Stonewall barbecue honors LBJ



In the Texas Hill Country, nothing says “party” like barbecue smoke, and judging by the size of the smoke cloud hanging like a fog bank over U.S. 290, the party in progress at the Stonewall Rodeo Arena was a whopper.

Traffic along the highway slowed to a crawl. Most of the time cars and trucks rolled through this tiny hamlet between Johnson City and Fredericksburg without stopping or even slowing down, but Aug. 29, 1964 was no typical Saturday night.

The President of the United States was in town.

Let’s just say it had been a big week for President Lyndon Johnson. Two days earlier he celebrated his 56th birthday.

To make the occasion even sweeter, that very week at the Democratic National Convention in Atlantic City, New Jersey, the Democrats chose him as their presidential candidate.

His name was the only one placed in nomination. The convention dispensed with the usual theatrics of a roll call vote and nominated him by acclamation.

LBJ was at the pinnacle of his political power. Never again would his popularity or his influence be so great. He was as famous as Elvis or The Beatles.

On Saturday, after a hectic week in New Jersey, the President and Lady Bird were back home in Stonewall. Senator Hubert Humphrey, the Democratic vice-presidential nominee, and his wife, Muriel, traveled to Texas with the Johnsons for some quiet R&R at the LBJ Ranch.

But Stonewall and the Gillespie County Democrats had something else in mind. They fired up the barbecue pit and threw a traffic-stopper of a party for the president at the Stonewall Rodeo Arena about two miles from the Texas White House.

The Democratic chairmen in a 14-county area sold tickets to the event for $2.50. Organizers expected a crowd of 3,000, but 4,600 showed up.

Volunteers hauled wood for three days to cook two tons of beef. Emil Birck of Birck’s Bar-B-Que in Fredericksburg was the pit boss.

The party began at 5 p.m., but the president and his entourage did not arrive until 8 p.m. By then, the crowd had already feasted on barbecue, ranch-style beans, potatoes and homemade bread.

Then, just before dark, a line of black limos pulled up next to the arena. Moments later, President Johnson stepped into the spotlight.

Right on cue, the Fredericksburg High School Band played a stirring rendition of “Hello Lyndon,” the President’s official campaign song. “Hello Lyndon” sounded exactly like “Hello Dolly,” the hit song from the Broadway play.

The program began as soon as the dignitaries found their folding chairs. Harold Carr of Radio Station KNAF in Fredericksburg was the master of ceremonies.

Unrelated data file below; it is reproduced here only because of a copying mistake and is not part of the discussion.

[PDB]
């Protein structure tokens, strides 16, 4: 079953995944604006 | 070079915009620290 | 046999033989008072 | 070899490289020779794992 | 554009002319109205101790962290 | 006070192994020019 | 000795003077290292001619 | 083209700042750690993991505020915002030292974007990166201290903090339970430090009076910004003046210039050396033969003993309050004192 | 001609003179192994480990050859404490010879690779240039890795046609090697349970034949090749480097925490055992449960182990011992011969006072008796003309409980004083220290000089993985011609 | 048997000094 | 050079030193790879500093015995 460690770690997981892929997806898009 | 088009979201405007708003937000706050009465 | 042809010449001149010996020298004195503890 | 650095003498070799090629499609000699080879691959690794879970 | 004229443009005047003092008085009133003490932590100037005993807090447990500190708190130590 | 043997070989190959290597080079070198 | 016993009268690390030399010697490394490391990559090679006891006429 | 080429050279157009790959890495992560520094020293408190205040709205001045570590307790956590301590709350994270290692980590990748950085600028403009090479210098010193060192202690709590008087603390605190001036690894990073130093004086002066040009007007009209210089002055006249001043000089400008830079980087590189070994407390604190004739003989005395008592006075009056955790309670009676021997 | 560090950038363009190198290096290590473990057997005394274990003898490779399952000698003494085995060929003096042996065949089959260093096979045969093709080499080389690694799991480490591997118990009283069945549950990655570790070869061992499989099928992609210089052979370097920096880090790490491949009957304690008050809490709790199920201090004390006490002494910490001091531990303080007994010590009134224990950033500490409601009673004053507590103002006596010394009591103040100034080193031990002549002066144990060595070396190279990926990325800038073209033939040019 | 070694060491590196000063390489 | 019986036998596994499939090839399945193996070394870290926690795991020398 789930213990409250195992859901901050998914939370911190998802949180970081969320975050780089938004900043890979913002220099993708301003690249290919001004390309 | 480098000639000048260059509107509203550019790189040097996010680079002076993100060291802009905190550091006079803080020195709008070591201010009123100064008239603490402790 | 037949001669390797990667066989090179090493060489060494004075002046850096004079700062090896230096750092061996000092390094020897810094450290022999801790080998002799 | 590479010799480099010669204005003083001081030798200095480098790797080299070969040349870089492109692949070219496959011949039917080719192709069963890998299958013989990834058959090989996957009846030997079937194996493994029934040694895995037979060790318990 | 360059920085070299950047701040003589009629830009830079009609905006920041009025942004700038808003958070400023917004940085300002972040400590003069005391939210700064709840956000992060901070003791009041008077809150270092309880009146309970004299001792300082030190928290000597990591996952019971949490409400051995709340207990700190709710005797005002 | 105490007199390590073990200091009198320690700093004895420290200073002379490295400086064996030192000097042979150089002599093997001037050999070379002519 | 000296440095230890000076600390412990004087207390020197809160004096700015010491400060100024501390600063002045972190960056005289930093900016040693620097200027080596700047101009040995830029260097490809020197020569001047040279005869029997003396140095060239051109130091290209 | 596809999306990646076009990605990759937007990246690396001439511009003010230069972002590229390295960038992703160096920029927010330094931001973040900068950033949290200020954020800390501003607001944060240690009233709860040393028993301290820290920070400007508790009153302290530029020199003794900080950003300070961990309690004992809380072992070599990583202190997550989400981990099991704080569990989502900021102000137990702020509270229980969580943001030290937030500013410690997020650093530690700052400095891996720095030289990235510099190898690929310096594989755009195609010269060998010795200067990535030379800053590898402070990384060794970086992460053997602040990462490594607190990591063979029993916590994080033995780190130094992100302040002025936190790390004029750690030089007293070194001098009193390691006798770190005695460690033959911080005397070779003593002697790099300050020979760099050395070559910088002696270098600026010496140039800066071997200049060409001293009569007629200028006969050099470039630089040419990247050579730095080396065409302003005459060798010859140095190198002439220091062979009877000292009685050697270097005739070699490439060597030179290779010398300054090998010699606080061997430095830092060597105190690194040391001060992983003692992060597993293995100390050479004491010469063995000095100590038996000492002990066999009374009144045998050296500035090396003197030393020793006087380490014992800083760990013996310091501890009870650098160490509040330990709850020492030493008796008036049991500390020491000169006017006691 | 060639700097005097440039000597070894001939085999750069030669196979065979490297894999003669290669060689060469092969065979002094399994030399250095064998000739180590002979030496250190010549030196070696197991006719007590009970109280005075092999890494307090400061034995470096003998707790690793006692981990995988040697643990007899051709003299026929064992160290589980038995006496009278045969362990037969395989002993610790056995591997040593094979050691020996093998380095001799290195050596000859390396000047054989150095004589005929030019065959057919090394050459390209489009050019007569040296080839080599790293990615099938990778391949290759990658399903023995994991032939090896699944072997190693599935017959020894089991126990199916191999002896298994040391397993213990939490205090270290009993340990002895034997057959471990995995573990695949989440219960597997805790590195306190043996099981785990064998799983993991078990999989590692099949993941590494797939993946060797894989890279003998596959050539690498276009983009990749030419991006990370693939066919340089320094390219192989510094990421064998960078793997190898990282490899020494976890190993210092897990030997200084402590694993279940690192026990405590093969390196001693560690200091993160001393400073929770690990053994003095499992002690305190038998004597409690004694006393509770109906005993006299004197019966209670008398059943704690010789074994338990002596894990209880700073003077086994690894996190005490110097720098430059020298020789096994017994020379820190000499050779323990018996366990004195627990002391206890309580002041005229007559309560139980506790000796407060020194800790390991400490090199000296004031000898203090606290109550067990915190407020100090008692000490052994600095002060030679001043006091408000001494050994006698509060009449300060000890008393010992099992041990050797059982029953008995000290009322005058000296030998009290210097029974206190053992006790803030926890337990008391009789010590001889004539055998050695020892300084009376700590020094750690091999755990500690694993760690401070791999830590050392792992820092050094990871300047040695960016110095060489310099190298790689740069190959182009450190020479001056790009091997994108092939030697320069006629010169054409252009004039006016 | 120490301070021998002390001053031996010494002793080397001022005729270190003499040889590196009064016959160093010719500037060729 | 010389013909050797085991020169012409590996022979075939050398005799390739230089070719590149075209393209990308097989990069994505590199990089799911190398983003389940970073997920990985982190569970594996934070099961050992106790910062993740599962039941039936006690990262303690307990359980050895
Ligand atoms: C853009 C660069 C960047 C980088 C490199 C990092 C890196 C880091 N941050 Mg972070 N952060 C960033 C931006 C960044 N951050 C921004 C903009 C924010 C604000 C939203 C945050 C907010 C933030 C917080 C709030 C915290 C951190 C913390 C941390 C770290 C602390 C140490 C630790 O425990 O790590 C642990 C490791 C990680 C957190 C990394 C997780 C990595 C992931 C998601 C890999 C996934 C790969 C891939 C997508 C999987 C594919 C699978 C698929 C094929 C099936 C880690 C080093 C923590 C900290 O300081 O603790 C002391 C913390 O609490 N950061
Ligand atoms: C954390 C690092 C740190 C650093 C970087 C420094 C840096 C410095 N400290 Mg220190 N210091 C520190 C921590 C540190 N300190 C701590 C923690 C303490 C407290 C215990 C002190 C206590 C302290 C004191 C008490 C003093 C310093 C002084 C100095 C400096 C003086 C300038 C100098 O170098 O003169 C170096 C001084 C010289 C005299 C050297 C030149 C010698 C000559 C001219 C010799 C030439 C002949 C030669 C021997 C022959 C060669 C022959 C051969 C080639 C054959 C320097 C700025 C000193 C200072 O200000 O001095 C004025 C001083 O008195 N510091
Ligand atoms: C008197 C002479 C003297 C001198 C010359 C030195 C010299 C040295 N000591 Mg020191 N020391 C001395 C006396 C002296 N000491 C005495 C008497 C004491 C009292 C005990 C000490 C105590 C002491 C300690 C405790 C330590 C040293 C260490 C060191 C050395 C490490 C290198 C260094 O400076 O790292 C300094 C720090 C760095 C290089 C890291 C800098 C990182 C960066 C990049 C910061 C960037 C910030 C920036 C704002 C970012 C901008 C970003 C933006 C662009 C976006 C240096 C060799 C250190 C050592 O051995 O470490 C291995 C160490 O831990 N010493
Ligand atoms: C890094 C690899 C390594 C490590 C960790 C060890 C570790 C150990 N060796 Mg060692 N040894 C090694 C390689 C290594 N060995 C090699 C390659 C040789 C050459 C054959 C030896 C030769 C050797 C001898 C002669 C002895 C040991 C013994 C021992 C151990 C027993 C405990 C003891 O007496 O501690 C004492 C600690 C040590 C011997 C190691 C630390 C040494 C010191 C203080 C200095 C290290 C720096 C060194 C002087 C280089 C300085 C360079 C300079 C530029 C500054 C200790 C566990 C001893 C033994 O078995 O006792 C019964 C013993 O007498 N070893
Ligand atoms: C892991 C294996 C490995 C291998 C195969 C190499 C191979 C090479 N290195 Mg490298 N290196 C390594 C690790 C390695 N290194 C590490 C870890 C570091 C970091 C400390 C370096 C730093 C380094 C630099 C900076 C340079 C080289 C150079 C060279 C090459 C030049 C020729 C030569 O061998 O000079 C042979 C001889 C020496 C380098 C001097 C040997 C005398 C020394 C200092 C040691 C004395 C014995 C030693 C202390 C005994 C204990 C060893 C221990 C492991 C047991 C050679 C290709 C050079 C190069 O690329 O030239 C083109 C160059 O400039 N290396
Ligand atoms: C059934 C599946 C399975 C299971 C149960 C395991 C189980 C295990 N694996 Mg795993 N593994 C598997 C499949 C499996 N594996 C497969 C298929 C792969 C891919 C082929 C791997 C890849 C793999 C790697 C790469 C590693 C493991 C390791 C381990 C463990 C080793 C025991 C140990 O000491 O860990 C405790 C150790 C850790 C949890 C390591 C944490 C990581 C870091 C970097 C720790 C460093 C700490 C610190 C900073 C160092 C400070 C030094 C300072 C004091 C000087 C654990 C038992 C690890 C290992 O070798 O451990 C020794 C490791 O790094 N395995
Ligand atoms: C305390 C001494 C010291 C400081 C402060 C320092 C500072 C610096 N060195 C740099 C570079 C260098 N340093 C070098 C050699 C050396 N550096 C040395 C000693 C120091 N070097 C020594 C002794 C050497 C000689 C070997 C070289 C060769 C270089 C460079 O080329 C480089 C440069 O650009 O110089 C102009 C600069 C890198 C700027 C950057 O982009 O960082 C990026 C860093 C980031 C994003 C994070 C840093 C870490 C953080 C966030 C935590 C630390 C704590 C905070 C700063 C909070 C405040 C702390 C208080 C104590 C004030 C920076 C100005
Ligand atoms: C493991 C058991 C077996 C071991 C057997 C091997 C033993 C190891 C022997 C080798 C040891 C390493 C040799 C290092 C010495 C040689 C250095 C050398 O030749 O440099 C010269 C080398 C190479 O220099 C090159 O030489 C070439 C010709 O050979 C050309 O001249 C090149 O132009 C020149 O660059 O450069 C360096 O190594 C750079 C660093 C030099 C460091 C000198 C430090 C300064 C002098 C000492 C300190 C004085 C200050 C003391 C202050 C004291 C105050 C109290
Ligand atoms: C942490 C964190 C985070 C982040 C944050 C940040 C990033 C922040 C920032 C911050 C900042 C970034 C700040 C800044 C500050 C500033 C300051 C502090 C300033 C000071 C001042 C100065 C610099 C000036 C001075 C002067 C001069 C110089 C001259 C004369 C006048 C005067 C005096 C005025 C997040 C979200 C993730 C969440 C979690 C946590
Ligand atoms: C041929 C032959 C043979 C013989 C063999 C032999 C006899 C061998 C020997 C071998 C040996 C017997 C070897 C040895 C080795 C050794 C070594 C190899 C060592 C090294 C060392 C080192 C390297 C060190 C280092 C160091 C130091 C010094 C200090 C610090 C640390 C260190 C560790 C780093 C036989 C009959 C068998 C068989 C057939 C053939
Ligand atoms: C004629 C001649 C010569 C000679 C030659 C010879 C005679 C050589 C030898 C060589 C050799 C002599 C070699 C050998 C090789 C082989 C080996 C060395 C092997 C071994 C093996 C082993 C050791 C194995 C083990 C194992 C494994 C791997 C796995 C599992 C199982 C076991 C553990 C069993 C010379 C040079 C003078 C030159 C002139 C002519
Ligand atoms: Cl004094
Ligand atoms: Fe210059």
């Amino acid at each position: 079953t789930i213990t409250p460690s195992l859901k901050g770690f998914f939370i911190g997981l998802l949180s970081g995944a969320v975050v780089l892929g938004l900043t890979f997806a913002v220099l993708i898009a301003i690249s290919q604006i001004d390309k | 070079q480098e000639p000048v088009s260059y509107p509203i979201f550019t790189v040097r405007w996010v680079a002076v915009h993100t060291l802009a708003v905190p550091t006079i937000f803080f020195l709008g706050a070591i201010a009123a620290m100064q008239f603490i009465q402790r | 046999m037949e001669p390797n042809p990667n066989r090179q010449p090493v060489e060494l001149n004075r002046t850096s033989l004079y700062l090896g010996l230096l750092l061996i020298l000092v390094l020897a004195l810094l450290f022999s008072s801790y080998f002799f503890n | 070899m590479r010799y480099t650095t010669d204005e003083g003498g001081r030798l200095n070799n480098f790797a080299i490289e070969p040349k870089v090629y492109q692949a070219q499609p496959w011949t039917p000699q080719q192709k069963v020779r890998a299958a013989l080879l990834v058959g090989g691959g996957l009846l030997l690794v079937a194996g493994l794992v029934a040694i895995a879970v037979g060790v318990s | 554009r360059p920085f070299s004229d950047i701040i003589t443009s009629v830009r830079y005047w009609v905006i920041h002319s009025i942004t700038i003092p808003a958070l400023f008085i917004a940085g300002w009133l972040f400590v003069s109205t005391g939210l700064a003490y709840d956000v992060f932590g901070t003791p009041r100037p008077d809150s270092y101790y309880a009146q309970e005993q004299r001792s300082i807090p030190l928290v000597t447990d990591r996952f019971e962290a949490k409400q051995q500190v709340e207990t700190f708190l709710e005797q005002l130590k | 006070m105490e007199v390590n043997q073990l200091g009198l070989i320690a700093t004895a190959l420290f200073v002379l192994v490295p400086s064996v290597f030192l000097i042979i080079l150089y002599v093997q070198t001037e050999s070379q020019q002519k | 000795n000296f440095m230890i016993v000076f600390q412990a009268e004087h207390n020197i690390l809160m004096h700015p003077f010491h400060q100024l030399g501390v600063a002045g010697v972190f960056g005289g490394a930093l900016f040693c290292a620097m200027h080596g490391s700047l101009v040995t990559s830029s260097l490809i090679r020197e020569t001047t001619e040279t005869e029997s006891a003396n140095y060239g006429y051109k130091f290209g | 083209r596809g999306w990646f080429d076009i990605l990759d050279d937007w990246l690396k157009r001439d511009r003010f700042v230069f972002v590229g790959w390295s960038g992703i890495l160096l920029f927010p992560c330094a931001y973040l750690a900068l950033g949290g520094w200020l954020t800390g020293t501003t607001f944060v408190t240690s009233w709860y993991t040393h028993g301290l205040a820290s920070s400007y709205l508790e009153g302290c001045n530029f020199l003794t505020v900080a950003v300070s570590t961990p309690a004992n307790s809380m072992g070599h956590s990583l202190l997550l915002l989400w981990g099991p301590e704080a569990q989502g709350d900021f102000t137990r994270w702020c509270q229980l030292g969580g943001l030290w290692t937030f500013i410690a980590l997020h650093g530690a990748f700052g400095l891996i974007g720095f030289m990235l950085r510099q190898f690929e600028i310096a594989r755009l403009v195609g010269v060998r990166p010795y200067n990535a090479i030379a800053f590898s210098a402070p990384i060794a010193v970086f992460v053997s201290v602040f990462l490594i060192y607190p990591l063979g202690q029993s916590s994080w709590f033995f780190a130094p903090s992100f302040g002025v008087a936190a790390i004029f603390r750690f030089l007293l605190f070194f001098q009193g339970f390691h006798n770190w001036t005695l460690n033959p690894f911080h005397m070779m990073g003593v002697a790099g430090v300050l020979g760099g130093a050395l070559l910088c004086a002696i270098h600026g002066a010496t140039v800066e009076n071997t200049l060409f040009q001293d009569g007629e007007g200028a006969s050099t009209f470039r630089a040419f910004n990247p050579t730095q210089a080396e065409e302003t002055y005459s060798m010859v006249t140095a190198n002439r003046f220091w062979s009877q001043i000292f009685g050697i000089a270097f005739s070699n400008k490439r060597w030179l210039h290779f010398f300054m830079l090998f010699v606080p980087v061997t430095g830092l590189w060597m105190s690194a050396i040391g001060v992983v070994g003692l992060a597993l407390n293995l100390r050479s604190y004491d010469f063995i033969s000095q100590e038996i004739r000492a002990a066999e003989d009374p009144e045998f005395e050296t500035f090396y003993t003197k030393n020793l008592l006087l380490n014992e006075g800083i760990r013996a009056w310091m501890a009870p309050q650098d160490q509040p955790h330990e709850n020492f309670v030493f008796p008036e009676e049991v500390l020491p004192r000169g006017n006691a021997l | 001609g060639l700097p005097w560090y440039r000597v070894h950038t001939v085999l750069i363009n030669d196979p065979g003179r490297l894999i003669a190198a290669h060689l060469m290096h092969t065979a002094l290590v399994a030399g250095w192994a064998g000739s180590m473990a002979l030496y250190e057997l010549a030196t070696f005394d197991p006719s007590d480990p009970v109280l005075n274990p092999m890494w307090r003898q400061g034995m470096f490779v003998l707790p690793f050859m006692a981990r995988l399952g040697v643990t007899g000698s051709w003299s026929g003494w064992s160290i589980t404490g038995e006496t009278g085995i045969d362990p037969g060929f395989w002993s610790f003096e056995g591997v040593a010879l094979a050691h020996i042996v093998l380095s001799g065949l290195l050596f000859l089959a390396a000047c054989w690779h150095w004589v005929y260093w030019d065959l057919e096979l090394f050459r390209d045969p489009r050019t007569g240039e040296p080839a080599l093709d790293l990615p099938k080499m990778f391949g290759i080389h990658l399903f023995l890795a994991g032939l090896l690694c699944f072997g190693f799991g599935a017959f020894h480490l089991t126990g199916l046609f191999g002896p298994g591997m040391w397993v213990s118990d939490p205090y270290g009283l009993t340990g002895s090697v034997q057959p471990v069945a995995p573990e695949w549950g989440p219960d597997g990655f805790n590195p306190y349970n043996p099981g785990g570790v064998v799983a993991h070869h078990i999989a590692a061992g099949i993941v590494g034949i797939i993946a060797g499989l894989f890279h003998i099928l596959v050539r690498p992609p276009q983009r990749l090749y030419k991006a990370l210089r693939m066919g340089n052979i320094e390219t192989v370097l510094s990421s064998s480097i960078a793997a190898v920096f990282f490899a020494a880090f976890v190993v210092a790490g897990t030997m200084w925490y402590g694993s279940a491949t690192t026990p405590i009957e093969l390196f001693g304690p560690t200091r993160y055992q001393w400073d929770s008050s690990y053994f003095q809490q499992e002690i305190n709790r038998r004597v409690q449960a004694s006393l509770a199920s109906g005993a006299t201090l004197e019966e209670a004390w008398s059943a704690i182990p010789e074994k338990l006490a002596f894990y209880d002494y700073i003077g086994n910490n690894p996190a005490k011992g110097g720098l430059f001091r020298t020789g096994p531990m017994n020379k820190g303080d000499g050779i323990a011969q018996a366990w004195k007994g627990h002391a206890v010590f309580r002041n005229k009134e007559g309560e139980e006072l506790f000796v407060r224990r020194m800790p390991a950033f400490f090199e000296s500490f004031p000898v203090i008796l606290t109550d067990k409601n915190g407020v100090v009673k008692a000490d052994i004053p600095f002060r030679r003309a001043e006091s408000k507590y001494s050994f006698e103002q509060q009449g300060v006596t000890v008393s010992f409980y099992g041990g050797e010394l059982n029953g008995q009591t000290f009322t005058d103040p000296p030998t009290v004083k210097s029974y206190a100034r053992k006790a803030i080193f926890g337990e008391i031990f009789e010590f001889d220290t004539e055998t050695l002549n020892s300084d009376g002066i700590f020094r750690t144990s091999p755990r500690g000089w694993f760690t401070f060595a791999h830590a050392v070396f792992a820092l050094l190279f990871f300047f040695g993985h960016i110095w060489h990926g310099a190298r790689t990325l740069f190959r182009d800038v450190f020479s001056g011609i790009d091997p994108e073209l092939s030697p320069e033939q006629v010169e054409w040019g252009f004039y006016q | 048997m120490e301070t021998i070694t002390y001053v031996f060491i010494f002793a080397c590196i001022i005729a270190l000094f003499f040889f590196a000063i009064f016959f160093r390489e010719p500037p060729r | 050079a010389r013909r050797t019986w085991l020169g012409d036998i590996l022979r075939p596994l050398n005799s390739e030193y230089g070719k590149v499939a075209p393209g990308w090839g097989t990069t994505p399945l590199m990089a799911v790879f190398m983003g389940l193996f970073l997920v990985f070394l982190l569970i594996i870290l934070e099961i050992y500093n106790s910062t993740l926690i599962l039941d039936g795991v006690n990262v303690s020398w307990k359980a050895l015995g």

St. Mary’s High School Marychorale performed The Song of Fredericksburg written by Fredericksburg native Sister Elaine of Our Lady of the Lake College in San Antonio. The Fredericksburg High School Billiettes kicked up some dust with a dance routine.

By the time Cactus Pryor of KTBC Television in Austin stepped to the microphone, the crowd was ready for some nonsense. Pryor introduced The Geezinslaws, a musical/comedy act from Austin, who performed a new song called “The Ballad of Barry Goldwater.”

The song, sung to the tune of “Cool Water” by the Sons of the Pioneers, was a musical jab at Johnson’s Republican opponent in the upcoming presidential election.

President Johnson had no plans to speak at the event, but when he got there, he changed his mind. He spoke for 25 minutes.

After the president spoke, an enormous birthday card unfurled from above. Then organizers hauled in two giant birthday cakes. One cake was in the shape of the Unites States. The other cake spelled out LBJ.

Someone handed President Johnson a knife and asked him to cut the cake shaped like the United States. With great delight he plunged the knife straight into the heart of Arizona, the home state of Republican rival Barry Goldwater.

The president shook a few thousand hands that evening. The crowd slowly drifted away. The party at the Stonewall Rodeo Arena was over.

Traffic rolled through town without interruption.

The smell of barbecue hung around for days.

Michael Barr is a retired teacher and principal, living in Fredericksburg where he spends time writing books, columns and magazine articles. Contact him at